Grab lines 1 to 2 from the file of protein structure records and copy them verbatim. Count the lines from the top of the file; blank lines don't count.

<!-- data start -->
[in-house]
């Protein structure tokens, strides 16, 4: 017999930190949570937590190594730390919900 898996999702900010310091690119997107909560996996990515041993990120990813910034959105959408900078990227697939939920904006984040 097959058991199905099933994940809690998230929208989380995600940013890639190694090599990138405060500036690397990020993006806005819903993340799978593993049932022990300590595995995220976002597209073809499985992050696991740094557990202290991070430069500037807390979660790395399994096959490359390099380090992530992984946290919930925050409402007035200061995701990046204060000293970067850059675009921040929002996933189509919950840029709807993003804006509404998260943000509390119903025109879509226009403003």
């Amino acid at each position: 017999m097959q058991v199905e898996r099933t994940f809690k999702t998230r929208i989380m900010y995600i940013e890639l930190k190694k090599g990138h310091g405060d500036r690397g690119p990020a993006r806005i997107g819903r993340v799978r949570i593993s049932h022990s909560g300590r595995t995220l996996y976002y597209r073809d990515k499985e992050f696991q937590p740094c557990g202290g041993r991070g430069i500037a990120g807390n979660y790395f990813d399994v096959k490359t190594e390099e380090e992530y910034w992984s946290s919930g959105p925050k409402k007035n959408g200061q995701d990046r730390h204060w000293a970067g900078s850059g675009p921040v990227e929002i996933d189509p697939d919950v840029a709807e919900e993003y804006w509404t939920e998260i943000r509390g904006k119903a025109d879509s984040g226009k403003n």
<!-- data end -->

[in-house]
């Protein structure tokens, strides 16, 4: 017999930190949570937590190594730390919900 898996999702900010310091690119997107909560996996990515041993990120990813910034959105959408900078990227697939939920904006984040 097959058991199905099933994940809690998230929208989380995600940013890639190694090599990138405060500036690397990020993006806005819903993340799978593993049932022990300590595995995220976002597209073809499985992050696991740094557990202290991070430069500037807390979660790395399994096959490359390099380090992530992984946290919930925050409402007035200061995701990046204060000293970067850059675009921040929002996933189509919950840029709807993003804006509404998260943000509390119903025109879509226009403003």